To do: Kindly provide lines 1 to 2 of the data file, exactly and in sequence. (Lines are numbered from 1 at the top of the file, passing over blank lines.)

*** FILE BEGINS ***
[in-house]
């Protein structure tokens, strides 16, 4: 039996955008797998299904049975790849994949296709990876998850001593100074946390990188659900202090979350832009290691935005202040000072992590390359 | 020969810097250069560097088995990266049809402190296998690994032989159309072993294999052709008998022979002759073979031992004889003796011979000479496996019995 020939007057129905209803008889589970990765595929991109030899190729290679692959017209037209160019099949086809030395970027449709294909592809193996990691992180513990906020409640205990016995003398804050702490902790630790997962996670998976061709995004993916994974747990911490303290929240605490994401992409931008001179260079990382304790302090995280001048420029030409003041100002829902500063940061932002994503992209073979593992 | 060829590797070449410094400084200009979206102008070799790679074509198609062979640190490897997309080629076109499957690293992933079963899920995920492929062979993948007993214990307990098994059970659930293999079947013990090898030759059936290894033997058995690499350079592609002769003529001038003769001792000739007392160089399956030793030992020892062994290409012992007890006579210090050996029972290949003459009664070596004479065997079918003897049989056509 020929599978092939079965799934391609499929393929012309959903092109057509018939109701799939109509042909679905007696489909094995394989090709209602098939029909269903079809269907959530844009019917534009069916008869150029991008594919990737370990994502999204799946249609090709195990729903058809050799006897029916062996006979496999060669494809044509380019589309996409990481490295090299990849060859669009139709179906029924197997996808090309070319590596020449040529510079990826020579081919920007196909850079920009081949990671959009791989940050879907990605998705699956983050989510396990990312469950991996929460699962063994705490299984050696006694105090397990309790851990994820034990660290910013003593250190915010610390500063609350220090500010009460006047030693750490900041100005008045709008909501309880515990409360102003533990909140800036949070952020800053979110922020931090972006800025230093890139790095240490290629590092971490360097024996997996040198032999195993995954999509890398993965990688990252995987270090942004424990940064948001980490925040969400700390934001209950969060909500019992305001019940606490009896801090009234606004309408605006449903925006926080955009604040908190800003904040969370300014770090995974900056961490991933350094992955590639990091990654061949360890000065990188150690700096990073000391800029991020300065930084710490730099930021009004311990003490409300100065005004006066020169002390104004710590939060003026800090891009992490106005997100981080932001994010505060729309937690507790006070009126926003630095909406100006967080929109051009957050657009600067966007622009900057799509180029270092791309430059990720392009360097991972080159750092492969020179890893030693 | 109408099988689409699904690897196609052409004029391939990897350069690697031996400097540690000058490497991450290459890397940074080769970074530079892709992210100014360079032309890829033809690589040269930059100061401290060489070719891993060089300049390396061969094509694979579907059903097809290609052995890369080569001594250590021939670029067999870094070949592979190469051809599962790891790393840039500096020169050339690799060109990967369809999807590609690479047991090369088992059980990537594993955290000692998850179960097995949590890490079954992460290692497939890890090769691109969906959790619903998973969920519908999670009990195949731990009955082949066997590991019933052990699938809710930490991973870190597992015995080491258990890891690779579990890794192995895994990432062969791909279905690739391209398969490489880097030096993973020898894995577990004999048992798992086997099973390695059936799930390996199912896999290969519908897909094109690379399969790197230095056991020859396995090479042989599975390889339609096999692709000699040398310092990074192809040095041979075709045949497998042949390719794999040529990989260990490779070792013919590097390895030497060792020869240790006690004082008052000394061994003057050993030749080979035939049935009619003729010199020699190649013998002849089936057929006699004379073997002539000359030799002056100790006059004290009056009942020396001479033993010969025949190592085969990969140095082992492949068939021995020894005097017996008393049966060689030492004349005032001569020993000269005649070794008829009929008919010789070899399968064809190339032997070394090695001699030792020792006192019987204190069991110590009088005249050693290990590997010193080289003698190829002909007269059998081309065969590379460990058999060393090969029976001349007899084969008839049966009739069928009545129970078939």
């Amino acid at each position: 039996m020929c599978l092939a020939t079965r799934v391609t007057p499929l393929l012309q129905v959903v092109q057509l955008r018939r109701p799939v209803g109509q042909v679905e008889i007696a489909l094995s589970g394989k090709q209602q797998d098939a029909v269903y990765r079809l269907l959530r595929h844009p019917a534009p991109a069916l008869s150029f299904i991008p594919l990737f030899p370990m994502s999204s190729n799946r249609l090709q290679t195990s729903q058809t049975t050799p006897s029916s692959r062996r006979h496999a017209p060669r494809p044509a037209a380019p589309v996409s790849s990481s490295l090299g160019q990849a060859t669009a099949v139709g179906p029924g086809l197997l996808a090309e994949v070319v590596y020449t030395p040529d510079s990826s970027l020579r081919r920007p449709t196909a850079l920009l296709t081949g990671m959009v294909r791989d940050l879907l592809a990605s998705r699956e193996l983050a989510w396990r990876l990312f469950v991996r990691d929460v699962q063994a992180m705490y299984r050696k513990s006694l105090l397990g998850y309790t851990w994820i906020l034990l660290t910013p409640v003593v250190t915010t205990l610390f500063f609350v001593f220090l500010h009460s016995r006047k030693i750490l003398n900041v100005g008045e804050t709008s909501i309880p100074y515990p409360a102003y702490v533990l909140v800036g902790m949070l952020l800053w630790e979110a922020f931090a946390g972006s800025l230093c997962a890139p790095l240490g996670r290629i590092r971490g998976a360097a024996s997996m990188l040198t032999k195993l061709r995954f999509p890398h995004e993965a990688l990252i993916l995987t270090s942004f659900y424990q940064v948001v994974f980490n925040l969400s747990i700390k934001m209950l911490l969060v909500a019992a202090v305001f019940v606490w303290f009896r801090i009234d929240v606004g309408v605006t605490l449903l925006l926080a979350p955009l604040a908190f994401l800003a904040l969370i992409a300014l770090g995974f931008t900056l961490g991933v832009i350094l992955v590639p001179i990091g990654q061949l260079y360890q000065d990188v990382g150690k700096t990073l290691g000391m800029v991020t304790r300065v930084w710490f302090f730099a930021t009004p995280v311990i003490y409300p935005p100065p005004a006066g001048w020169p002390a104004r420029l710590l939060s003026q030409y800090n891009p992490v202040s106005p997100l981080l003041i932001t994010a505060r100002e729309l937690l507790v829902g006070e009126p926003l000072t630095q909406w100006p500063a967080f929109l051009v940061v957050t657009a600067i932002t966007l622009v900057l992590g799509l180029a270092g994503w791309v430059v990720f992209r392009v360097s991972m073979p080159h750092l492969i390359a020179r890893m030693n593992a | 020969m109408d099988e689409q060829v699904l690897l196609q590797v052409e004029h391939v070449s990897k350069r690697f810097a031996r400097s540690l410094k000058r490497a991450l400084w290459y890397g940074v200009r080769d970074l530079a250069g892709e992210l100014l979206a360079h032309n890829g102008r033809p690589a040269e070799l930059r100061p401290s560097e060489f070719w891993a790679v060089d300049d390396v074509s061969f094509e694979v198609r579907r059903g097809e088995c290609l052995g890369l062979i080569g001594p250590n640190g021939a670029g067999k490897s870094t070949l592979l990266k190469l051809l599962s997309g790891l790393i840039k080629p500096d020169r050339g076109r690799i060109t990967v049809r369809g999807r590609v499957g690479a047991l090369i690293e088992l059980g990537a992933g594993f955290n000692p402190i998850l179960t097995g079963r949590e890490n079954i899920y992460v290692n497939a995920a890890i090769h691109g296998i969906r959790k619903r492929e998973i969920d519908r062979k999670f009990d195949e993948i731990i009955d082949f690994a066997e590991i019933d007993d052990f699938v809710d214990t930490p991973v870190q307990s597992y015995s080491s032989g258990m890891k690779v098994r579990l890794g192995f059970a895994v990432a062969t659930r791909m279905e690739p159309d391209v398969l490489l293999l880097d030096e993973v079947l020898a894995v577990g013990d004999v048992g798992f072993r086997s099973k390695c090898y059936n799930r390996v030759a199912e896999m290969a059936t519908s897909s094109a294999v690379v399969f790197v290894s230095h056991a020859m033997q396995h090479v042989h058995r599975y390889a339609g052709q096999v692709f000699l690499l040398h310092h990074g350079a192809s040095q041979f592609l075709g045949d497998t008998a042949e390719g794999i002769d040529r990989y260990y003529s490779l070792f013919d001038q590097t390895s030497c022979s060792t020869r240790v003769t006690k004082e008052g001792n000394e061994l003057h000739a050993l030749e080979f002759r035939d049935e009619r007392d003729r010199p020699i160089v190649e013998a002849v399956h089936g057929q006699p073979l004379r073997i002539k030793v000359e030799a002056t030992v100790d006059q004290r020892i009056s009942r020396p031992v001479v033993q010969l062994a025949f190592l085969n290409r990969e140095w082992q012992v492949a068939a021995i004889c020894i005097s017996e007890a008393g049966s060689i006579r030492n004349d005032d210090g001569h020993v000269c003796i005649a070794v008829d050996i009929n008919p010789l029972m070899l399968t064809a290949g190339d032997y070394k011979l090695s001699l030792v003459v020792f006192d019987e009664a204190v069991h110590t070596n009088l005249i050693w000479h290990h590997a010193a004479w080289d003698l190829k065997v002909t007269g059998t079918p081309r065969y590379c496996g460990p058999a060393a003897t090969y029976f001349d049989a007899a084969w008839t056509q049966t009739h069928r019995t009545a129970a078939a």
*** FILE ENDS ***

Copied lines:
[in-house]
């Protein structure tokens, strides 16, 4: 039996955008797998299904049975790849994949296709990876998850001593100074946390990188659900202090979350832009290691935005202040000072992590390359 | 020969810097250069560097088995990266049809402190296998690994032989159309072993294999052709008998022979002759073979031992004889003796011979000479496996019995 020939007057129905209803008889589970990765595929991109030899190729290679692959017209037209160019099949086809030395970027449709294909592809193996990691992180513990906020409640205990016995003398804050702490902790630790997962996670998976061709995004993916994974747990911490303290929240605490994401992409931008001179260079990382304790302090995280001048420029030409003041100002829902500063940061932002994503992209073979593992 | 060829590797070449410094400084200009979206102008070799790679074509198609062979640190490897997309080629076109499957690293992933079963899920995920492929062979993948007993214990307990098994059970659930293999079947013990090898030759059936290894033997058995690499350079592609002769003529001038003769001792000739007392160089399956030793030992020892062994290409012992007890006579210090050996029972290949003459009664070596004479065997079918003897049989056509 020929599978092939079965799934391609499929393929012309959903092109057509018939109701799939109509042909679905007696489909094995394989090709209602098939029909269903079809269907959530844009019917534009069916008869150029991008594919990737370990994502999204799946249609090709195990729903058809050799006897029916062996006979496999060669494809044509380019589309996409990481490295090299990849060859669009139709179906029924197997996808090309070319590596020449040529510079990826020579081919920007196909850079920009081949990671959009791989940050879907990605998705699956983050989510396990990312469950991996929460699962063994705490299984050696006694105090397990309790851990994820034990660290910013003593250190915010610390500063609350220090500010009460006047030693750490900041100005008045709008909501309880515990409360102003533990909140800036949070952020800053979110922020931090972006800025230093890139790095240490290629590092971490360097024996997996040198032999195993995954999509890398993965990688990252995987270090942004424990940064948001980490925040969400700390934001209950969060909500019992305001019940606490009896801090009234606004309408605006449903925006926080955009604040908190800003904040969370300014770090995974900056961490991933350094992955590639990091990654061949360890000065990188150690700096990073000391800029991020300065930084710490730099930021009004311990003490409300100065005004006066020169002390104004710590939060003026800090891009992490106005997100981080932001994010505060729309937690507790006070009126926003630095909406100006967080929109051009957050657009600067966007622009900057799509180029270092791309430059990720392009360097991972080159750092492969020179890893030693 | 109408099988689409699904690897196609052409004029391939990897350069690697031996400097540690000058490497991450290459890397940074080769970074530079892709992210100014360079032309890829033809690589040269930059100061401290060489070719891993060089300049390396061969094509694979579907059903097809290609052995890369080569001594250590021939670029067999870094070949592979190469051809599962790891790393840039500096020169050339690799060109990967369809999807590609690479047991090369088992059980990537594993955290000692998850179960097995949590890490079954992460290692497939890890090769691109969906959790619903998973969920519908999670009990195949731990009955082949066997590991019933052990699938809710930490991973870190597992015995080491258990890891690779579990890794192995895994990432062969791909279905690739391209398969490489880097030096993973020898894995577990004999048992798992086997099973390695059936799930390996199912896999290969519908897909094109690379399969790197230095056991020859396995090479042989599975390889339609096999692709000699040398310092990074192809040095041979075709045949497998042949390719794999040529990989260990490779070792013919590097390895030497060792020869240790006690004082008052000394061994003057050993030749080979035939049935009619003729010199020699190649013998002849089936057929006699004379073997002539000359030799002056100790006059004290009056009942020396001479033993010969025949190592085969990969140095082992492949068939021995020894005097017996008393049966060689030492004349005032001569020993000269005649070794008829009929008919010789070899399968064809190339032997070394090695001699030792020792006192019987204190069991110590009088005249050693290990590997010193080289003698190829002909007269059998081309065969590379460990058999060393090969029976001349007899084969008839049966009739069928009545129970078939």